“Why have you come to stab without a knife?” Anthony objected him and took the deluded man to the cell and then to the asylum, where he died.

Some said that Serapion came to his senses and died, hoping for salvation. It is worth to note that the evil spirit, wanting to take possession of Christ’s devotee, does not act commandingly, but tries to get his consent for the proposed delusion, and having taken the consent, possesses a person, who gave it. St. David, describing the attack of the evil spirit against a man, expressed this idea with a great precision: “He lieth in wait to catch the poor: he doth catch the poor, when he draweth him into his net”. (Psalm IX, 30). The Holy Spirit acts commandingly as God; He descends, when a humbled and humiliated man doesn’t even wait Him. He unexpectedly changes the man’s mind, changes heart. He entirely masters the will and abilities of the man, not able to think about the action, taking place in his soul. The grace, when it comes to a man, does not reveal itself as something special or perceptional, but mysteriously teaches him something new, that he had never seen or imagined before. Then mind learns lofty and innermost mysteries, which according to St. Paul, no eye has seen, no human mind has conceived…. The human mind itself, not connected with God, reasons on its own. When it connects with the flame of Divinity and the Holy Spirit, it, being possessed by the Divine Light, will become all the light, inflamed with the flame of the All-Holy Spirit, filled with the Divine mind, and it can’t think its own thoughts in the flame of God”. So Venerable Maximus of Kavsokalivia told to Venerable Gregory of Sinai (Philokalia, part 1).

On the contrary, when the devil comes, the man is free to evaluate an apparition, adopt it or reject. We may conclude it from the attempts of a devil to delude the Saints of God. Once, when Saint Pachomius the Great was in seclusion out of the monastery, the devil appeared before him in the great light, saying: “Rejoice, Pachomius! I am Christ and came to you as to my friend”. The Saint thought: “Apparition of Christ to a man may be connected with joy, it is alien to fear. At this time all human thoughts disappear: then the mind concentrates on the vision of invisible things. But when I see this apparition, I am seized with embarrassment and fear. It is not Christ, but Satan”.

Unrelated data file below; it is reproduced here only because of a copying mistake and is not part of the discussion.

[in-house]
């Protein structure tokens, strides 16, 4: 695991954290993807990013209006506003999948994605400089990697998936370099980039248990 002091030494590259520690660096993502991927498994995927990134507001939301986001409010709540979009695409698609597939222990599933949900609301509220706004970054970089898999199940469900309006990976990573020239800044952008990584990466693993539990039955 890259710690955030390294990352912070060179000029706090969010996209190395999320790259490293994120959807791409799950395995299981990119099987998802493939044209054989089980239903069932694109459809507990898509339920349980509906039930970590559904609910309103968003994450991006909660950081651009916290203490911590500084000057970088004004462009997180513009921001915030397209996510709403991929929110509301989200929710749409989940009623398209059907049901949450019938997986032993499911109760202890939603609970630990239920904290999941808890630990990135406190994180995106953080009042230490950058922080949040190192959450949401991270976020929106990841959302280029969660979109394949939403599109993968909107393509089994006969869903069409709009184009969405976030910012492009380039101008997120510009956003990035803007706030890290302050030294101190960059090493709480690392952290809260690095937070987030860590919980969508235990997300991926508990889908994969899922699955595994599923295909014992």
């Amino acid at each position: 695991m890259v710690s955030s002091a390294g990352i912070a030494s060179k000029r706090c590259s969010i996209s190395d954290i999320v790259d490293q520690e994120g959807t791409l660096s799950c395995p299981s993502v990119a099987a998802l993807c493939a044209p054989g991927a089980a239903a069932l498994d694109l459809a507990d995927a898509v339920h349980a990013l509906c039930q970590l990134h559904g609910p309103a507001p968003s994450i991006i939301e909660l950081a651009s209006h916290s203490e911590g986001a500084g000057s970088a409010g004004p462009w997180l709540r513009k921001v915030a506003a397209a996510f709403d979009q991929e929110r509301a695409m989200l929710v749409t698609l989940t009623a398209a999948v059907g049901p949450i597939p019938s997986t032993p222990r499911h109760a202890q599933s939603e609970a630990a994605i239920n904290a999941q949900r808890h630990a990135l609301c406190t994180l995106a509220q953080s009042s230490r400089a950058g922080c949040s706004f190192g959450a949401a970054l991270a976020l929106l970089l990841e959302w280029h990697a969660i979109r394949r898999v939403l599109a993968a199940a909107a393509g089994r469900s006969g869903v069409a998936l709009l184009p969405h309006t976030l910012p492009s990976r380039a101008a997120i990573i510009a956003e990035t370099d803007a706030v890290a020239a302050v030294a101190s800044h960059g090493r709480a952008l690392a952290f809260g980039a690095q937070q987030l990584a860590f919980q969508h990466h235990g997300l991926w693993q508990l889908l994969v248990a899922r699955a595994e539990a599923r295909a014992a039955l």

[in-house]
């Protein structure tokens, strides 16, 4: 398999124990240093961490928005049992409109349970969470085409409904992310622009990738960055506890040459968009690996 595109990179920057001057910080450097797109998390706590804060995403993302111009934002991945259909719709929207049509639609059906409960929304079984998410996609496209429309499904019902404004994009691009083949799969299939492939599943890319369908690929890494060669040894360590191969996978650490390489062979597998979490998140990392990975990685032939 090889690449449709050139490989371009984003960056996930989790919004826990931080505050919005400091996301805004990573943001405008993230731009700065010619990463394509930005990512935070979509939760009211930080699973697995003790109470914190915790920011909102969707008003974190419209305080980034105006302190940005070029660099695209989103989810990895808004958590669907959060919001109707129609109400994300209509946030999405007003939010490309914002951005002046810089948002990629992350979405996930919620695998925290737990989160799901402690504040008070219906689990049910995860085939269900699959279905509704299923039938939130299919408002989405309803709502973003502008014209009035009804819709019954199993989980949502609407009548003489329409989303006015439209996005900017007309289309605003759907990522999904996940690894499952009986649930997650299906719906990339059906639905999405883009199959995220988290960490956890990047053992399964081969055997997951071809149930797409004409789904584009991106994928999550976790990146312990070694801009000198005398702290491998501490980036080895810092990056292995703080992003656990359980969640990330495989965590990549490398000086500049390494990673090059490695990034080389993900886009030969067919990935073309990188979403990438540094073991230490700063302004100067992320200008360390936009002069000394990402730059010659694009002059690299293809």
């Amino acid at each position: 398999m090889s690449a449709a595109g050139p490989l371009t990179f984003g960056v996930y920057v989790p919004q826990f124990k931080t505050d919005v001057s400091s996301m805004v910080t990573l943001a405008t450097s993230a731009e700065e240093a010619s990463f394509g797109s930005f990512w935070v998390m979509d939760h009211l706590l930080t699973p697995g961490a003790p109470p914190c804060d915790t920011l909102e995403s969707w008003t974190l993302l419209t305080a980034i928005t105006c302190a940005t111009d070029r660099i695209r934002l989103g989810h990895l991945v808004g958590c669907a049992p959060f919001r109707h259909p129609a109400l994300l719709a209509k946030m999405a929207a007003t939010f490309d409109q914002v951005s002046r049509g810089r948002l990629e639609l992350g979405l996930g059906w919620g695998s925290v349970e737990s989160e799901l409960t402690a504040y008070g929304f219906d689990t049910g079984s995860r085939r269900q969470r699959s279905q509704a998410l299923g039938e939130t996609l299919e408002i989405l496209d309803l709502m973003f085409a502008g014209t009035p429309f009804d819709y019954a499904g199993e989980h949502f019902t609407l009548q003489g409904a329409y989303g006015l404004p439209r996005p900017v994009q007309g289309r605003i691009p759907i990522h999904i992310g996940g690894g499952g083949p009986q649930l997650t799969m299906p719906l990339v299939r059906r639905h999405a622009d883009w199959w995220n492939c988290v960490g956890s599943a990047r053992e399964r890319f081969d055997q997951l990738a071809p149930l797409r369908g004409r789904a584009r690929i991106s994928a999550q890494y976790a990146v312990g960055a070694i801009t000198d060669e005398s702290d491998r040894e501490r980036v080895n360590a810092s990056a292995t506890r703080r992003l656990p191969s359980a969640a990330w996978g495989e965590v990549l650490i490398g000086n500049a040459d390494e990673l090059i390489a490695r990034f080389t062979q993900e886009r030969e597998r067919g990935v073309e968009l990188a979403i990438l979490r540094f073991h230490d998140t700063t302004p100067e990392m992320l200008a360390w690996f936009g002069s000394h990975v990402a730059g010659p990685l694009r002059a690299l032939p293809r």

Having thought this, the Saint fearlessly said to the appeared spirit: “Devil! Go away from me: I damn you, and your apparition, and insidiousness of your cunning thoughts”. The Devil disappeared immediately, having filled the cell with stench (Menaion Reader for 15 May).

The man with mind governed by the flesh, who has not attained the spiritual view on the corrupt human nature, can’t refrain from appreciating his actions and valuing himself, notwithstanding how many humble words he says and how humiliated he looks. The genuine humiliation is alien to the fleshly mind and is not affordable to it: humiliation is a trait of the spiritual mind. The Saint Mark the Hermit said: “Those, who have not considered themselves to be debtors before each Christ’s commandment, revere the Law of the Lord with bodily endeavors, having no understanding of what the commandments tell and what they based on: that’s why they hope to fulfill them with “actions”. (Sermon on spiritual law, ch. 34).